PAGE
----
Moving Toward Difficult Conversations

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Difficult conversations are one of the most avoided things in life.  Uncomfortable conversations make our heart race, our palms (or more) sweat, and we look for the closest escape route. Some people “power up” and make a scene, others become defensive.

We simply fear conflict.

During my tenure as Lead Case Manager for a women and children’s home, I had to have very difficult conversations with clients and sometimes staff members almost daily. The art of difficult conversations is a learned skill. Here are some lessons I learned along the way:

  1. Check your motive.
    Getting honest with ourselves about our motive is key to a productive conversation. Are you angry? Trying to make a point? Do you have valid concerns about something that is happening? Do you truly want the best for the person you are speaking with? We must know our “why” if we are going to speak the truth in love.
  2. Ask permission.
    Getting permission to share your concerns shows care and respect for the one confronted. By simply asking, “May I ask you a question?” or, “May I tell you how I see it?” they will almost always be willing to hear from us because we have offered them the same care and respect we want given to us.
  3. Learn the art of asking questions.
    Listen more than you talk. Seek to understand the other side. Look beyond behaviors to the why behind their choices. The right questions will help them see their choices. There is great power in self-discovery. As a result, the realization that their choices have caused others pain or problems will open doors for healing and change.
  4. Avoid asking “why” questions.
    When we always ask only “why” questions, eventually the one confronted will feel they can never do anything right. This applies to any relationship. When I intentionally change the way I phrased my questions to my husband, avoiding the word “why”, we began to have better dialogue and were able to reach agreement and understanding with each other.  For more information on this important point can be found in this article in Psychology Today.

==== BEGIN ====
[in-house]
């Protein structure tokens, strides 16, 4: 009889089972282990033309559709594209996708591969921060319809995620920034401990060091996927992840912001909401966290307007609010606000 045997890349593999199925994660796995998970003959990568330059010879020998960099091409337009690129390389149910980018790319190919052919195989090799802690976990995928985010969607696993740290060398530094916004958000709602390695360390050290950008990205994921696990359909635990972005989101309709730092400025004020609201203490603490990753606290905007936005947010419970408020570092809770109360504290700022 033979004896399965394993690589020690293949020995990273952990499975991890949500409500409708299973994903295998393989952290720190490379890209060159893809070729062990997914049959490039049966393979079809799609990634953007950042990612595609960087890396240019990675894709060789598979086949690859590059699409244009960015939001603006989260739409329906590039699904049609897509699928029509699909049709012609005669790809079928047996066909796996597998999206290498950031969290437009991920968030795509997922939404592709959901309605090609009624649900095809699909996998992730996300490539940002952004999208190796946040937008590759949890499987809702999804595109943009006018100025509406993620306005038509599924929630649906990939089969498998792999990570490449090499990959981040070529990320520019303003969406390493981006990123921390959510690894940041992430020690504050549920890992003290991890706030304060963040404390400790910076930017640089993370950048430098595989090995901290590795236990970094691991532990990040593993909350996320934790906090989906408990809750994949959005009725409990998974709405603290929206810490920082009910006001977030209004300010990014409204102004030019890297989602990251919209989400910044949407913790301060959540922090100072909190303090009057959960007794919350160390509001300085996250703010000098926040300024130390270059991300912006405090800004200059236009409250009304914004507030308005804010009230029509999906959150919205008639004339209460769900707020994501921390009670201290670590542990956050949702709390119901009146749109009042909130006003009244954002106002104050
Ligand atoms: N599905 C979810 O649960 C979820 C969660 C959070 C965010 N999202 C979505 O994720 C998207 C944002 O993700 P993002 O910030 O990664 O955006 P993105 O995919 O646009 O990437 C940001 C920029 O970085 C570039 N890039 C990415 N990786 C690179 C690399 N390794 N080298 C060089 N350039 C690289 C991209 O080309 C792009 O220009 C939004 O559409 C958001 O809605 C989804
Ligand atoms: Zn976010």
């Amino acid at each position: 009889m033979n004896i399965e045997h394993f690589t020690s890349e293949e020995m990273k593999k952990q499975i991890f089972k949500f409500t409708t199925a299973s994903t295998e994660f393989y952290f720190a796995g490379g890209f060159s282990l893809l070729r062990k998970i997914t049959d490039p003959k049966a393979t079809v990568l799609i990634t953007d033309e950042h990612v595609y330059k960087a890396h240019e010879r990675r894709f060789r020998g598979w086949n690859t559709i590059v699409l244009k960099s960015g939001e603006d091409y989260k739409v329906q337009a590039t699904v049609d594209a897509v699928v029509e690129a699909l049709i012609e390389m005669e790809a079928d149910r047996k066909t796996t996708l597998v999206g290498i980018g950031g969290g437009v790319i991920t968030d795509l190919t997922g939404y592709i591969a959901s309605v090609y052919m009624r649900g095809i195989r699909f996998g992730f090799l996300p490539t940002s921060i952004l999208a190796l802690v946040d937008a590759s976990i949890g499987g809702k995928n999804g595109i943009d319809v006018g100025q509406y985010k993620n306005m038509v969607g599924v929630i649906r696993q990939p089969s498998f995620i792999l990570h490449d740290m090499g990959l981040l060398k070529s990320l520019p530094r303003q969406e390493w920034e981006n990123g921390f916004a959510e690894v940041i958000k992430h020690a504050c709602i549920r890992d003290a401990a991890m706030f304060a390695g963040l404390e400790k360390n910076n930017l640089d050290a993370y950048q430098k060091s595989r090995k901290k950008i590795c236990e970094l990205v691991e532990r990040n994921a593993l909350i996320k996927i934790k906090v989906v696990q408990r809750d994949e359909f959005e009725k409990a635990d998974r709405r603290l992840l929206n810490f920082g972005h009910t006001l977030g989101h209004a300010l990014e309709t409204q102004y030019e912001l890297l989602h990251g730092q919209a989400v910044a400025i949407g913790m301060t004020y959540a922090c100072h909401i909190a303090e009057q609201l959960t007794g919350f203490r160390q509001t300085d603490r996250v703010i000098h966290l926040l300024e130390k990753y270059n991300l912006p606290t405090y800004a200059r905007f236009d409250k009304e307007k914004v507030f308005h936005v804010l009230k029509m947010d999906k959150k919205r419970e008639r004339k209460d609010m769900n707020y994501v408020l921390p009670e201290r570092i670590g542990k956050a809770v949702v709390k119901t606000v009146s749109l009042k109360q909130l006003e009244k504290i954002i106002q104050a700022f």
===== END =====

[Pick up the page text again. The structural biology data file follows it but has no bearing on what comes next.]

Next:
5. Be teachable.
    Every conversation is an opportunity to learn. When we are intentional to be teachable we grow both personally and relationally. Confrontation is an opportunity. Listen to the person’s concerns.  When appropriate we must take responsibility for our part in the conflict.

Difficult conversations are uncomfortable. However, uncomfortable is not bad. It’s just uncomfortable. Take the step of courage and choose to be uncomfortable for the benefit of someone else. Furthermore, watch what happens. There is nothing more rewarding than getting to be a part of helping someone else make life-changing decisions because you’re willing to risk being uncomfortable.


About Author

A lifetime Clark County, Washington native, Cheryl has dedicated her life to empowering others. Whether spending her days (and sometimes nights) with youth looking for direction in their lives, opening her home as a place of refuge when they needed somewhere to live, or going to the homeless camps throughout Portland, Oregon to provide supplies and unconditional love and acceptance, Cheryl’s life purpose is to serve others. She is a firm believer in the power of vulnerability and authenticity to provide healing and purpose. Cheryl holds a BS in Human Development and is certified in the Genesis Recovery Program. She held a key role in developing the LifeChange for Women and Their Children program at Union Gospel Mission in Portland, Oregon where she served as the Lead Case Manager for five years. Cheryl lives with her husband Mark in the Cascade foothills in Southwest Washington. She currently serves as the Executive Director for Camp Hope of SW Washington, a camp focused on equipping youth for the unique challenges of the current generation.

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